Melody, swing, and the guitarist's signature sound on ten originals with a top-flight trio.
For decades, jazz guitar traded in a certain degree of tonal anonymity. Sure, Charlie Christian, Barney Kessel, Wes Montgomery, and Grant Green had different styles and could be easily identified. But the basic sound of their instruments -- the tone that they sought to produce through their amplifiers -- was similar: clean, pure, ringing, straight-ahead. This was the aesthetic of jazz guitar, and it took players with a grounding in rock music to see that the revolution wrought by Jimi Hendrix could be a boon to jazz as well as rock.
One of the first guitarists to hit my ear as having a distinct guitar tone -- a guitarist I could identify based on a single note -- was Pat Metheny. His trio record Bright Size Life (1975) had some traditional virtues like swing and fluid improvising, but it featured wide-open, folkish melodies and the sharply different guitar tone of both the leader and his bassist, Jaco Pastorius. It wasn't rock guitar exactly (lacking feedback, distortion, or crunch), but Metheny's sound had a slight echo or chorus effect and a coolly muffled sting that set it apart. "Here is a guy", I thought at the time, "who knows what he wants to sound like."
And it was true. Though Metheny would become a notorious style-hopper over the next few decades, his every note was pure him. On poppish Pat Metheny Group records, the sound is like a sweet glider against the sky; on his records with great saxophonists (Ornette Coleman, Dewey Redman, and Michael Brecker, as a sideman with Kenny Garrett, to name just three), he is a quick-witted accompanist who is too quick to be icy; and on his relatively straight-ahead records with jazz trios, he plays with boppish style while still finding a way to evoke the plains of his native Nebraska.
Metheny's latest is another such trio session, a solid jazz record that neither hides behind poppish prettiness nor conceals Metheny's preternatural affinity for melody. It consists of ten original tunes featuring Christian McBride on bass and Antonio Sanchez on drums. The playing is all around outstanding -- complex rhythms and harmonies submit continually to Metheny's penchant for fluidity and tunefulness.
But, that sound. Since Metheny emerged to great acclaim, of course, his attack and sound has grown more common. Not only do guitarists such as Bill Frisell and Jon Scofield feature guitar sounds that are more peppery and rock-driven than Metheny's, but legions of younger players have upped the ante. It's not at all rare today to hear a "mainstream" jazz guitarist dial up a biting tone that still swings. Indeed, it is now possible to hear the "Metheny Sound" as a kind of baseline guitar sound -- the increasingly generic "bell-like tone" that begins a discussion of jazz guitar rather than ends it.
And so on Day Trip Metheny serves up a rich serving of a new kind of mainstream. "Let's Move" places speedy runs amidst amazing stop-times, sets them off against passages of suspended time, then lets the guitarist blaze over a prestissimo walking swing played fluidly by Sanchez and McBride. "Calvin's Keys" sets up as a loping blues but adds a tricky bridge. Metheny plays melodically and swingingly in both spots, grabbing licks out of thin air that grow directly out of the tunes themselves. On the latter track, you can hear the Ornette Coleman vibe in this playing, which is tangy like a malt vinegar.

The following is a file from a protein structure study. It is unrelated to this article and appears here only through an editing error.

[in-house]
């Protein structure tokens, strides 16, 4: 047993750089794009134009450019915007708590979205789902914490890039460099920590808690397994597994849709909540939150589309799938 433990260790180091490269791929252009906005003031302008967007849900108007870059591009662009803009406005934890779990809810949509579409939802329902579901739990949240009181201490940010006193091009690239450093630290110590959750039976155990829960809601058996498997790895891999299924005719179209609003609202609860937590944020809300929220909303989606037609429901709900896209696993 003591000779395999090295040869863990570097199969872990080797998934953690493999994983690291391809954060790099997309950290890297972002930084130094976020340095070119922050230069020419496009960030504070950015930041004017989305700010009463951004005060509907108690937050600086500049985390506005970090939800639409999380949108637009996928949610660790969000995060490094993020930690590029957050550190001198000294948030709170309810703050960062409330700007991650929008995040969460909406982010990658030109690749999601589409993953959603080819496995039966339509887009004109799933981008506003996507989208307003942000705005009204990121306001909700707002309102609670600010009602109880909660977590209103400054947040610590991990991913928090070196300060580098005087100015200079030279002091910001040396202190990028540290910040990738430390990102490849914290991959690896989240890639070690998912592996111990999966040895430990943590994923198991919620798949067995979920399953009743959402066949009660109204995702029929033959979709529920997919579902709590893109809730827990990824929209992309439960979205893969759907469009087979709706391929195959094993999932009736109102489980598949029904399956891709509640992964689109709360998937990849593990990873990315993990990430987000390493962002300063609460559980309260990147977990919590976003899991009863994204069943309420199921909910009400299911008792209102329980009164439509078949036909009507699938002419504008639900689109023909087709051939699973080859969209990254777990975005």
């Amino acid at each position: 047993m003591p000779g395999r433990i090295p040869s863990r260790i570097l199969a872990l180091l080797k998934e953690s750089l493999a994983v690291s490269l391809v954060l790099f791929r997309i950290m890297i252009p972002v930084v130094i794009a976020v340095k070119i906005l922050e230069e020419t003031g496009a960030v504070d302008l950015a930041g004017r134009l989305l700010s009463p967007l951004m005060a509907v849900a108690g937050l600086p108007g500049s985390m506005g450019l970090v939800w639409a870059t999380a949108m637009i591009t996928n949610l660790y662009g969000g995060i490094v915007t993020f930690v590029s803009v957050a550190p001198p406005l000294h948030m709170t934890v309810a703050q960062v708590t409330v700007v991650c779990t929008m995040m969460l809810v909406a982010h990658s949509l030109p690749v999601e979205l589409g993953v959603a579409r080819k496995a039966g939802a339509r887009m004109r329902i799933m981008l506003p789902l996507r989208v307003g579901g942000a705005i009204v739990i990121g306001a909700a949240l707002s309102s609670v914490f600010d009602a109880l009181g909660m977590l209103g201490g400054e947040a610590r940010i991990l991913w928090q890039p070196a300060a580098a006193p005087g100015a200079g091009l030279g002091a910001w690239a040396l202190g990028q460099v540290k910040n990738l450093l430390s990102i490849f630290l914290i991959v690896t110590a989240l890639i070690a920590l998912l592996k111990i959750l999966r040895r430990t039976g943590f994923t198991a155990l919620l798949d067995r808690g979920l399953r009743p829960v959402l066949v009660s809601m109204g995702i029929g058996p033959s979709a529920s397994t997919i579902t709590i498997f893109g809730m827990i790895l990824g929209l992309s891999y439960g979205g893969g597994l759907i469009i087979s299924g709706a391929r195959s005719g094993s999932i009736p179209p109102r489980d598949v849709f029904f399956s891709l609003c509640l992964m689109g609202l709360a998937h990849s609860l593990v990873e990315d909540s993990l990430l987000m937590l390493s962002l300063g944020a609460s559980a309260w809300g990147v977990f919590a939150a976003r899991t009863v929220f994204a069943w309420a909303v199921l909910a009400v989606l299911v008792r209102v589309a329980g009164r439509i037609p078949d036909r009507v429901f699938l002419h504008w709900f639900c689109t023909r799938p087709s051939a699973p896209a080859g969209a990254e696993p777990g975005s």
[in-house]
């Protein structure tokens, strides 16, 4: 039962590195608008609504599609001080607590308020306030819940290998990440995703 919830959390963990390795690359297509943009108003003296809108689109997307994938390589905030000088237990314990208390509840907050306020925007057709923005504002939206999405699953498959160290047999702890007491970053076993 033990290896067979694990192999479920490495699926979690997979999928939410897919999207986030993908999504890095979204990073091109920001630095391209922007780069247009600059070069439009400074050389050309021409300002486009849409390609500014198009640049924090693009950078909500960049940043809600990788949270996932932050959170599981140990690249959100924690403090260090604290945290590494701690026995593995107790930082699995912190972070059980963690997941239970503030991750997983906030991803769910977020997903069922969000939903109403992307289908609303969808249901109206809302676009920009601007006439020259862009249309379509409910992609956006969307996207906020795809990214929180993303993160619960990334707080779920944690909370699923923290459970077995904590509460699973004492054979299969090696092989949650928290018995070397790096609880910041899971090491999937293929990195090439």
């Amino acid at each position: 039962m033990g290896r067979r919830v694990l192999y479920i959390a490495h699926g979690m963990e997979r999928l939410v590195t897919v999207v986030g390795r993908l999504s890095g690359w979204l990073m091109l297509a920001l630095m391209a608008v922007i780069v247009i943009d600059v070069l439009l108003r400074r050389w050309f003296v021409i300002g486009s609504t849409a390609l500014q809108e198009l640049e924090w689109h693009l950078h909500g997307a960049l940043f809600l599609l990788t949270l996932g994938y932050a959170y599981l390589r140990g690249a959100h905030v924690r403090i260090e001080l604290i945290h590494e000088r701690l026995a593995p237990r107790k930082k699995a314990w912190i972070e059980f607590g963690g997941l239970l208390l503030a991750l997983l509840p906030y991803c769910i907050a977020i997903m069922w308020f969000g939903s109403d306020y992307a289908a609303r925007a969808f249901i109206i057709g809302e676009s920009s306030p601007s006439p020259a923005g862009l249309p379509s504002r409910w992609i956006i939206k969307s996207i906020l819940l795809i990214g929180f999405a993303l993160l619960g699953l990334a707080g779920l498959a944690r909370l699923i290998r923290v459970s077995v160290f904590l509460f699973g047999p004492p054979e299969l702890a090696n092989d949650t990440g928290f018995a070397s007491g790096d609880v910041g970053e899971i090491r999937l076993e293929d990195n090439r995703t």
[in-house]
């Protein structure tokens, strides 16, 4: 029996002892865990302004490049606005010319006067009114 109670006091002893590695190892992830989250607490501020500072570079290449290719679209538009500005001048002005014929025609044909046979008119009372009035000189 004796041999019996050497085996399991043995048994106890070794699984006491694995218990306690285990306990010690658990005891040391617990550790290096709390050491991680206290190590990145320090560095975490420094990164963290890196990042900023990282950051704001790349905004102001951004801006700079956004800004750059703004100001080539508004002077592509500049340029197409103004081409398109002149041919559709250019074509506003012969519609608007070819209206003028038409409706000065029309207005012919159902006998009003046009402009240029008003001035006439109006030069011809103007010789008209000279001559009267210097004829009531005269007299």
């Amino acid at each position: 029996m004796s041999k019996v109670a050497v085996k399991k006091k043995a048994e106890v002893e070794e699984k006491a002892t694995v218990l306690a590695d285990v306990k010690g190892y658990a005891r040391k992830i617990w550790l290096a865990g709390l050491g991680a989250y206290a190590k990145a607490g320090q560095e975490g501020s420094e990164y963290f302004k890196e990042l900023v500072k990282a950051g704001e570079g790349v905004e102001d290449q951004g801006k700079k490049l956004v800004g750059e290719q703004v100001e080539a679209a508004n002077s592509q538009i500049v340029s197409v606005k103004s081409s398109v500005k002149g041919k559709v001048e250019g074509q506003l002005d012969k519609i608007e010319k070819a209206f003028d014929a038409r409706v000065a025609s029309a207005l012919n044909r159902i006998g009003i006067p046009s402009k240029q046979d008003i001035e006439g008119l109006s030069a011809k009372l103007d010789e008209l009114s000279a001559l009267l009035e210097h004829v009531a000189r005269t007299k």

Metheny also excels on ballads. "Is This America? (Katrina 2005)" is played all acoustic, and it reaches for harmonic territory that surprises just enough, even though the backbeat from Sanchez's brushes keeps things easy. "Dreaming Trees" is a freer essay for acoustic guitar, with a particularly affecting solo by a high-register McBride. "Snova" is a light-as-can-be bossa that sounds pleasingly present tense -- Metheny's solo double-times over the samba groove, but the effect remains pleasant and flowing, even if Metheny's high note pulls have a Nebraskan twang to them.
There is only one track on which Metheny whips out his dreaded guitar-synth. "The Red One" (which appeared previously on the Metheny/Scofield collaboration, I Can See Your House From Here) starts with the guitar sounding overdriven and pungent, getting a low and kick-ass punch that is too often missing from Metheny's pleasant guitaristic palette. When he moves the instrument into a higher range, though, it screeches like a synth, making the whole point of being a guitar player seem to disappear. Still, Sanchez plays adroitly here, and the band even has a moment of pseudo-reggae groove. Nice.
By now, we're used to our man toggling between semi-smooth Pat Metheny Group records and projects of greater "jazz" merit. He has made several trio discs over the years, and it's tempting to hear Day Trip as just another in his string of options. But this trio -- particularly with the hearty-voiced McBride anchoring things on bass -- is different enough to stand out. At this point, Metheny has long ceased being a novelty, so his pure jazz guitar records have to succeed on invention and cohesive group interaction. This one does.